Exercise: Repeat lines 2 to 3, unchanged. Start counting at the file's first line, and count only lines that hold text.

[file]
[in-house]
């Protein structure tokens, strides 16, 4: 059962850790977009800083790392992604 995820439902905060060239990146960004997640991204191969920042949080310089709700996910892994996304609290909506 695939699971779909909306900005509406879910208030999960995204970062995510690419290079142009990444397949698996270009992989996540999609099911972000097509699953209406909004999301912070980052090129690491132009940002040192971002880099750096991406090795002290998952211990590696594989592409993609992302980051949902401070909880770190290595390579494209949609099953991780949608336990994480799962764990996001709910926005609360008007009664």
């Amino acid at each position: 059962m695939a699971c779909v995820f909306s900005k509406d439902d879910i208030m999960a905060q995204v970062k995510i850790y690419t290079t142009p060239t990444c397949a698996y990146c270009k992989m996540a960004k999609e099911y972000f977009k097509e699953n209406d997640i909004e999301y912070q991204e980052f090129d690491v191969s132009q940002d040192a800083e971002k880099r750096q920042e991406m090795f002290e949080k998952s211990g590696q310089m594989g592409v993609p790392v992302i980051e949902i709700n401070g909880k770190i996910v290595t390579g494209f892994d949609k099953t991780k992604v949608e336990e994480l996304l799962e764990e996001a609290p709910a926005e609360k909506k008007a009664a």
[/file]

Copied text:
């Protein structure tokens, strides 16, 4: 059962850790977009800083790392992604 995820439902905060060239990146960004997640991204191969920042949080310089709700996910892994996304609290909506 695939699971779909909306900005509406879910208030999960995204970062995510690419290079142009990444397949698996270009992989996540999609099911972000097509699953209406909004999301912070980052090129690491132009940002040192971002880099750096991406090795002290998952211990590696594989592409993609992302980051949902401070909880770190290595390579494209949609099953991780949608336990994480799962764990996001709910926005609360008007009664």
């Amino acid at each position: 059962m695939a699971c779909v995820f909306s900005k509406d439902d879910i208030m999960a905060q995204v970062k995510i850790y690419t290079t142009p060239t990444c397949a698996y990146c270009k992989m996540a960004k999609e099911y972000f977009k097509e699953n209406d997640i909004e999301y912070q991204e980052f090129d690491v191969s132009q940002d040192a800083e971002k880099r750096q920042e991406m090795f002290e949080k998952s211990g590696q310089m594989g592409v993609p790392v992302i980051e949902i709700n401070g909880k770190i996910v290595t390579g494209f892994d949609k099953t991780k992604v949608e336990e994480l996304l799962e764990e996001a609290p709910a926005e609360k909506k008007a009664a």